• Some of the cards are super enjoyable. I find that I’ll often try to throw Haven, Wharf, or even Treasury into games of Dominion I’ll play because I enjoy their effects and they add a lot to the game. I think this set has a bunch of really great cards.
  • Something here for everyone. I just like the variety of this set a lot.

Mehs

  • Mats and tokens seem not particularly useful? The mats seem woefully underutilized to the point of not being really necessary. Same with the Embargo tokens — they’re just kind of … there. I appreciate them, but I don’t really get them. The coin tokens are super useful, in other sets, but this set only really uses them for Pirate Ship, I think, so… perhaps less so.

Cons

  • Some of the cards are pretty … situational. Thankfully, it’s a “Meh” because you don’t ever have to play with them if you don’t want to, but Lookout is … not great (+1 Action, look at the top three cards of your deck. Trash one, discard one, put one back). In the same vein, Treasure Map can be good sometimes, but generally you’re never gonna want to buy more than two, it’s even more situational than, like, Embargo, and there’s a reasonable chance you’ll never draw them together unless you’re manipulating your deck with other cards. It just means you shouldn’t add Treasure Map to your Kingdom unless there’s a card that’ll help Treasure Map (Warehouse, from this expansion, for instance). Pearl Diver isn’t really great (+1 Card, +1 Action, look at the bottom card of your deck and you may put it on top), but it’s thematic?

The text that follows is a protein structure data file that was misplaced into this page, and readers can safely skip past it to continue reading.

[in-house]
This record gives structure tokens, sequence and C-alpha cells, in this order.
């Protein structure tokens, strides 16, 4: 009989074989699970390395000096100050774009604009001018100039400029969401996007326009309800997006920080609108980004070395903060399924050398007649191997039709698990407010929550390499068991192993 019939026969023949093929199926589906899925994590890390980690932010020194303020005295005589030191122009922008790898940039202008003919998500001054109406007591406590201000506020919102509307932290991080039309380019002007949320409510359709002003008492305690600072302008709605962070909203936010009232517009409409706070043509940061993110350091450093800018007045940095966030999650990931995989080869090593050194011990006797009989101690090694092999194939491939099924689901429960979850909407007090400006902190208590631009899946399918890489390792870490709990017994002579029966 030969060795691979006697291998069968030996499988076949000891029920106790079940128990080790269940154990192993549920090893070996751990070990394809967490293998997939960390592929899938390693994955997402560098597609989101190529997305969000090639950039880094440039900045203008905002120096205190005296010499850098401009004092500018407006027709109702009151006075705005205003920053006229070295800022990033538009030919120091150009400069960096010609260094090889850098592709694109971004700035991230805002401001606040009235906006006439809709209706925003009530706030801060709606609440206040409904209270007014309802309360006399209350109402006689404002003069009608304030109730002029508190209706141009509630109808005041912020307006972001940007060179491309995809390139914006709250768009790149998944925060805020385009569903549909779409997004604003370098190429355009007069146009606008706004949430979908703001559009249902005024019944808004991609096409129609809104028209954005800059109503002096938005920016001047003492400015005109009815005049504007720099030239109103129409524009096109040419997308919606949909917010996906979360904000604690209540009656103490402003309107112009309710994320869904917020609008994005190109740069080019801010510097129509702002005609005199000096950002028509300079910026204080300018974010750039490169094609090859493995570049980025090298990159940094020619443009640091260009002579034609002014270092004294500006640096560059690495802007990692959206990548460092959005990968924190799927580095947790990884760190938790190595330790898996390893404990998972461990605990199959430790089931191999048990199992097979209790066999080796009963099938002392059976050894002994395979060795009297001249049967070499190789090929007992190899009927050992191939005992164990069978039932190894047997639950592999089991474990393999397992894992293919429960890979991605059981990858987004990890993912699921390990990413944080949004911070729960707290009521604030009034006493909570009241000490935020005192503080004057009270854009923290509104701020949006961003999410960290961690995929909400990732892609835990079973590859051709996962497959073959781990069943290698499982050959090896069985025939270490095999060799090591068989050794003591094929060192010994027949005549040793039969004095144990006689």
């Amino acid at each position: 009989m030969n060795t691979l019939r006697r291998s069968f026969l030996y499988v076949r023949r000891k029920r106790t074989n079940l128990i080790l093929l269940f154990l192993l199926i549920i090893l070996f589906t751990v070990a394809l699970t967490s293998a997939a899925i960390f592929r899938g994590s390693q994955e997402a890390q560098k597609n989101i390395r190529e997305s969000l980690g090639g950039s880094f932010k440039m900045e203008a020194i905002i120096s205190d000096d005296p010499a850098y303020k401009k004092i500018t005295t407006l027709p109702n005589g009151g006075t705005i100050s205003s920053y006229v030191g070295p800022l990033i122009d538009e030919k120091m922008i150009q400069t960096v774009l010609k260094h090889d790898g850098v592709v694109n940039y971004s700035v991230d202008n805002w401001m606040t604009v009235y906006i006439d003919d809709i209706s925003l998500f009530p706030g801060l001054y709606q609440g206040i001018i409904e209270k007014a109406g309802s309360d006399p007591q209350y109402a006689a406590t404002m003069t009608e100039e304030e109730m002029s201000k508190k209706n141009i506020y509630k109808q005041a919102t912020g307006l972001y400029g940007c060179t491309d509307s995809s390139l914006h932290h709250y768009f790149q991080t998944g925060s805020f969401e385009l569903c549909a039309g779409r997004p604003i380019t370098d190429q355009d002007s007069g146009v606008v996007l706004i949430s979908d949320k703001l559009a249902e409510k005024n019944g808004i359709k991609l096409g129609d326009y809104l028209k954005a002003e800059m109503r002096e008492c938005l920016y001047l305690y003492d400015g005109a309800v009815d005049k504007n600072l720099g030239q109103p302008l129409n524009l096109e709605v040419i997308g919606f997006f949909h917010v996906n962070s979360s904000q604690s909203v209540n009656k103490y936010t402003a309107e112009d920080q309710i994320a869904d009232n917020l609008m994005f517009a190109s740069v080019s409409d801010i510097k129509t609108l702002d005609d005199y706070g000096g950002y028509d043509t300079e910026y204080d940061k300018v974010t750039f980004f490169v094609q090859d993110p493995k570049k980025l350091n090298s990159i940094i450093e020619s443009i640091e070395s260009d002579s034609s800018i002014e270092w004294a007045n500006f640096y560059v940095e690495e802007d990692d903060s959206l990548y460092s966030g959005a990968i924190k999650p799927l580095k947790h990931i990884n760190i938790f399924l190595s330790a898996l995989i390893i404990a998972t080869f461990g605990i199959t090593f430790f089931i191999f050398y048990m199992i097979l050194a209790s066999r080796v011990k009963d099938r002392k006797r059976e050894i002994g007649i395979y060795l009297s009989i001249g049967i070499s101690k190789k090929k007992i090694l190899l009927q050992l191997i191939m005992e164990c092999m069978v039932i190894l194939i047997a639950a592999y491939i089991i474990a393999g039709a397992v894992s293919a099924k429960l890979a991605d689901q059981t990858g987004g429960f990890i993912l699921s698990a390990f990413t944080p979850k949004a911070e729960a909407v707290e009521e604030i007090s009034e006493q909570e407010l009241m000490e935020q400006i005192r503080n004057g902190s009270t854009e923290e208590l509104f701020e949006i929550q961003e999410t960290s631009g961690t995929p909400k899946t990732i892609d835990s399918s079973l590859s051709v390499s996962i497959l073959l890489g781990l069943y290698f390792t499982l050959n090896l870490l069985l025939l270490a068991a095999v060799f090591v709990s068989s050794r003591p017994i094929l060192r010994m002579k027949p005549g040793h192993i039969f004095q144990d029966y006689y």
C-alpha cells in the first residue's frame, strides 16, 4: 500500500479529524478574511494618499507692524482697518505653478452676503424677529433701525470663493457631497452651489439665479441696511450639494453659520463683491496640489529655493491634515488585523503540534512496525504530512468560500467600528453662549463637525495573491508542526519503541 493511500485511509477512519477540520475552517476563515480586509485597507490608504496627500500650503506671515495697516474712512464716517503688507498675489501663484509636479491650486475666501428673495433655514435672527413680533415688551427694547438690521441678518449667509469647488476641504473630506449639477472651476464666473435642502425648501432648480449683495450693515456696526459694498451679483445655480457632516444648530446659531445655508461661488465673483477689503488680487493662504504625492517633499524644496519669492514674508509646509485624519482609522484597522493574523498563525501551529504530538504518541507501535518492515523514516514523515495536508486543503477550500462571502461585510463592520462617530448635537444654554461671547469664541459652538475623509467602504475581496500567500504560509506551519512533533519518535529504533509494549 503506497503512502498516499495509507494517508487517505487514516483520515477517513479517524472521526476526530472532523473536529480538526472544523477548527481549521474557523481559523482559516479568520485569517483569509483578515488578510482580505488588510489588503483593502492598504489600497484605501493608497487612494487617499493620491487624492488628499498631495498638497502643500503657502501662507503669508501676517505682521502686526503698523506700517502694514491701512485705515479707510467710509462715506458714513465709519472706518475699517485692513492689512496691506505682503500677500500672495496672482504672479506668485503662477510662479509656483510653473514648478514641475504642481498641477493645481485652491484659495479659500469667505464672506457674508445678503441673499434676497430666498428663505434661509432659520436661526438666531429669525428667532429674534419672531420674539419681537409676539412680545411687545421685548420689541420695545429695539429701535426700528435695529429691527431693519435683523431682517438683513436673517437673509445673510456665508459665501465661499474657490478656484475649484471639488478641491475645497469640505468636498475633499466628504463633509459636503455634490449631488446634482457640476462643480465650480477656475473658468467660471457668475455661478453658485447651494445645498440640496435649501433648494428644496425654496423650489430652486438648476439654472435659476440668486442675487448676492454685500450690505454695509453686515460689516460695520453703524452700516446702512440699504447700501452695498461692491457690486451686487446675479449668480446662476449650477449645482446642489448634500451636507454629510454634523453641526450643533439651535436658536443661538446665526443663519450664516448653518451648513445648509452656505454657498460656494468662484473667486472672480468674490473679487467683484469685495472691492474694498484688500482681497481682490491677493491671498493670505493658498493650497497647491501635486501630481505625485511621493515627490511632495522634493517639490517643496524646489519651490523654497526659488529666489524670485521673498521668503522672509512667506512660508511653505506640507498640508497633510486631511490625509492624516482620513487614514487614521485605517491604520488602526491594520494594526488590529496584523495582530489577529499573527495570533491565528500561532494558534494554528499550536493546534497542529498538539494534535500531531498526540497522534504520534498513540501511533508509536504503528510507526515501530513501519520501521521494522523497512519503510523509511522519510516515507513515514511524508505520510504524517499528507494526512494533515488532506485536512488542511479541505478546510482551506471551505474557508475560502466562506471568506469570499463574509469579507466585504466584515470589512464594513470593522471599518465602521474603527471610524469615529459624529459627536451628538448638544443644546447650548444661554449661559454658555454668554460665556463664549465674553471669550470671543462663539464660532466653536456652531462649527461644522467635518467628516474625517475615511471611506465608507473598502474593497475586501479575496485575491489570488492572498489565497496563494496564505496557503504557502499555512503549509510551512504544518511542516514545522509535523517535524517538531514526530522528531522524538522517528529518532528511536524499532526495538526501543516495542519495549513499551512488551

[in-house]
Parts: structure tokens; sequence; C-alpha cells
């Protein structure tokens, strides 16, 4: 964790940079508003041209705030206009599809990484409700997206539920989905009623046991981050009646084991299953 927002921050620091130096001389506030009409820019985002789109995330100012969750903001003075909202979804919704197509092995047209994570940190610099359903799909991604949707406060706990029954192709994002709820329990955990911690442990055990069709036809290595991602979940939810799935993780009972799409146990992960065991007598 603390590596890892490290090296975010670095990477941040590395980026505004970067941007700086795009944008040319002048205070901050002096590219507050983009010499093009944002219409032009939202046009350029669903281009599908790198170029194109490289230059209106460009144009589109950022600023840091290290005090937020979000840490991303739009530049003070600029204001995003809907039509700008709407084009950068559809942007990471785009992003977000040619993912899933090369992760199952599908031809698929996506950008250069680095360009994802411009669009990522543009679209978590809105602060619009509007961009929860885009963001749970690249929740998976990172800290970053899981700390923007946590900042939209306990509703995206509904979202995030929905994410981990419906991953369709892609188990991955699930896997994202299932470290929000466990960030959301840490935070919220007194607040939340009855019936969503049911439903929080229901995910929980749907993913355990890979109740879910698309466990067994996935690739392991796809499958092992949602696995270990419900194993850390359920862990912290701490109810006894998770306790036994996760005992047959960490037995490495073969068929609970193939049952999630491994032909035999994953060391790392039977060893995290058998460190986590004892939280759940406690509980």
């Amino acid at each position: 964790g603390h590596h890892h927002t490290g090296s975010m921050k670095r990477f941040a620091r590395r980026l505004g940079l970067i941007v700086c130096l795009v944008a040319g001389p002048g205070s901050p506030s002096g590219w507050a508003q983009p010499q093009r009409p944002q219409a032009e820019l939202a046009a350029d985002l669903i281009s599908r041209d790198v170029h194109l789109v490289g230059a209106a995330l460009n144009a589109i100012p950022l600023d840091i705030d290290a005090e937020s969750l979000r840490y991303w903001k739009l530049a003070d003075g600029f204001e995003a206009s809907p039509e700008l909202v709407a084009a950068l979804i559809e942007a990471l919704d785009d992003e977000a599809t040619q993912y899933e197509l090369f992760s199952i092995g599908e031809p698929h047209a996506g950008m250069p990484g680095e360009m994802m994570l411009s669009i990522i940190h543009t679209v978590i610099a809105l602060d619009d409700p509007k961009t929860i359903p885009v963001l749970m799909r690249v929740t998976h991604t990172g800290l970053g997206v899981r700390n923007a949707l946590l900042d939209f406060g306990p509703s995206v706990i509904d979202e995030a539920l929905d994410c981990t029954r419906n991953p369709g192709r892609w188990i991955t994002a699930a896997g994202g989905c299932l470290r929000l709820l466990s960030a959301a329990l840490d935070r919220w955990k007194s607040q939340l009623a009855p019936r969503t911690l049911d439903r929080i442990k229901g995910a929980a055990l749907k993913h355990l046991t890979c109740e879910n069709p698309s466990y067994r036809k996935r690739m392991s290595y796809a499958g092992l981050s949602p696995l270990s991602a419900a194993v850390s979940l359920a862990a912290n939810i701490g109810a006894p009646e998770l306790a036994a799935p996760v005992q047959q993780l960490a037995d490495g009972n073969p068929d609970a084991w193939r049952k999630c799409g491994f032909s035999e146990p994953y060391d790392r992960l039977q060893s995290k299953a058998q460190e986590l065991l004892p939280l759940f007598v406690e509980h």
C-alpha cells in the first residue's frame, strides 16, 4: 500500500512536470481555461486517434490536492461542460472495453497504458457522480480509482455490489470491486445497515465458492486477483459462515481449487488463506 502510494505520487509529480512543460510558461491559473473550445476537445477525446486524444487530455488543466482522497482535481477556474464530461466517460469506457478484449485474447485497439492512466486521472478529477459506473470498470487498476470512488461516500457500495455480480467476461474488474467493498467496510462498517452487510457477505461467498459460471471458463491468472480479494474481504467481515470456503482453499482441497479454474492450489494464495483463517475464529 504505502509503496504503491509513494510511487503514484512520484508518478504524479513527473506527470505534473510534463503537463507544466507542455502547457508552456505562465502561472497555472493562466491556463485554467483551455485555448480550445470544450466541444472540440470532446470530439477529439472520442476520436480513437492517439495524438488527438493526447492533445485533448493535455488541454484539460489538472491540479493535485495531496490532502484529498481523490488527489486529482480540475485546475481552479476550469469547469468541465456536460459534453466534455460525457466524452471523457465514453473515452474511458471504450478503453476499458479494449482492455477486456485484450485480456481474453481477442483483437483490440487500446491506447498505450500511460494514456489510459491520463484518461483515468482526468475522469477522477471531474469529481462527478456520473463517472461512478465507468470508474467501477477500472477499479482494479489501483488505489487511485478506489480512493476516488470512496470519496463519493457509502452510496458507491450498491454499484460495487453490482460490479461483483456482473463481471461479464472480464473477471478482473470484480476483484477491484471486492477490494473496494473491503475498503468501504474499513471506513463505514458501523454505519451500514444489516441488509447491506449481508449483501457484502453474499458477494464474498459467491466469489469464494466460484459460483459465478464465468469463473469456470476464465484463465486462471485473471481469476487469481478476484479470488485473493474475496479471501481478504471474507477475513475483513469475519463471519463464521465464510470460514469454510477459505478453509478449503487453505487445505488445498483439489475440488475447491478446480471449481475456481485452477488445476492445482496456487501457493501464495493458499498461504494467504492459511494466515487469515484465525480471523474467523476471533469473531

• A lot of these cards can just make the game … unpleasant. Or very long. I generally avoid Ghost Ship, Sea Hag, and Cutpurse, for that reason, but imagine playing against someone who plays Ghost Ship every turn, meaning you only ever get to play with three cards in hand compared to their five. It would be unfortunate. Sea Hag just tends to make the game a fair bit longer, as you’re making the other players’ subsequent turns worse AND giving them a Curse. I played a heavy Sea Hag game and ended up drawing a hand of three Curses and two Estates. Not what you want.

Overall: 8.5 / 10

Seaside in Progress.jpg

Tough game! 22 – 4 – 23.

Overall, I think Seaside adds a lot to the Dominion family. More cards are always good, generally, but the new card types and options provide fun new ways to approach the game and it’s a great expansion for spicing up the game. Also, who doesn’t love vaguely nautical themes? I think this is the closest thing I currently own to a pirate game (though I’m trying to get my hands on Islebound, so hopefully that won’t be the case for long). Generally this and Prosperity are recommended for your first few expansions (which I’d agree with), so check it out if you need more Dominion in your life.


Buy on Amazon (via What’s Eric Playing?)